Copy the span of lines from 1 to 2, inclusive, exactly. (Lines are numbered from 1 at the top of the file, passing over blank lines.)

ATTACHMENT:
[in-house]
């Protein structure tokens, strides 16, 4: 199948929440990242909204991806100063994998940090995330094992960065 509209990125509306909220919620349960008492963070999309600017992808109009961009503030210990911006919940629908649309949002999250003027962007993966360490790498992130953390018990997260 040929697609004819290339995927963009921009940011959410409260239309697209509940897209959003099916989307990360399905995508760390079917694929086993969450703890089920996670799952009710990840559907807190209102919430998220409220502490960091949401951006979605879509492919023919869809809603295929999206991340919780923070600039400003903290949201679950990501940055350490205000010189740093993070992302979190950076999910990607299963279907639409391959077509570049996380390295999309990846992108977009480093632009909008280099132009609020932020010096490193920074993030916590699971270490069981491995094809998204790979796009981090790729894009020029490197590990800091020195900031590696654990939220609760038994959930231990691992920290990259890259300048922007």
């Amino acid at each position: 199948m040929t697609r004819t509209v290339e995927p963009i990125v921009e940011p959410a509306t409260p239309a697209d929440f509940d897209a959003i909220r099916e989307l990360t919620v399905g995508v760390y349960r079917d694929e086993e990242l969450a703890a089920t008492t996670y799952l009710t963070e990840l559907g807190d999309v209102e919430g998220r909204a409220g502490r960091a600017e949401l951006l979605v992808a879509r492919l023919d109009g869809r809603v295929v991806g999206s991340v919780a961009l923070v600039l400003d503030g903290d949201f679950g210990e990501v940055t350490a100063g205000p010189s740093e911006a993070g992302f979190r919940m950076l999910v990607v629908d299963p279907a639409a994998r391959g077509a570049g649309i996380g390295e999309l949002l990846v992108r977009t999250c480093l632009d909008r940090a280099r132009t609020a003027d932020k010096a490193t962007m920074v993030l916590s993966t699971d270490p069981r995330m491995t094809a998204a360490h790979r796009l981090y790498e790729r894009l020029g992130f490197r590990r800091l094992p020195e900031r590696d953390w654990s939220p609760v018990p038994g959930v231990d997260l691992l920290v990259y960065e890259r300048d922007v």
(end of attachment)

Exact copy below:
[in-house]
């Protein structure tokens, strides 16, 4: 199948929440990242909204991806100063994998940090995330094992960065 509209990125509306909220919620349960008492963070999309600017992808109009961009503030210990911006919940629908649309949002999250003027962007993966360490790498992130953390018990997260 040929697609004819290339995927963009921009940011959410409260239309697209509940897209959003099916989307990360399905995508760390079917694929086993969450703890089920996670799952009710990840559907807190209102919430998220409220502490960091949401951006979605879509492919023919869809809603295929999206991340919780923070600039400003903290949201679950990501940055350490205000010189740093993070992302979190950076999910990607299963279907639409391959077509570049996380390295999309990846992108977009480093632009909008280099132009609020932020010096490193920074993030916590699971270490069981491995094809998204790979796009981090790729894009020029490197590990800091020195900031590696654990939220609760038994959930231990691992920290990259890259300048922007």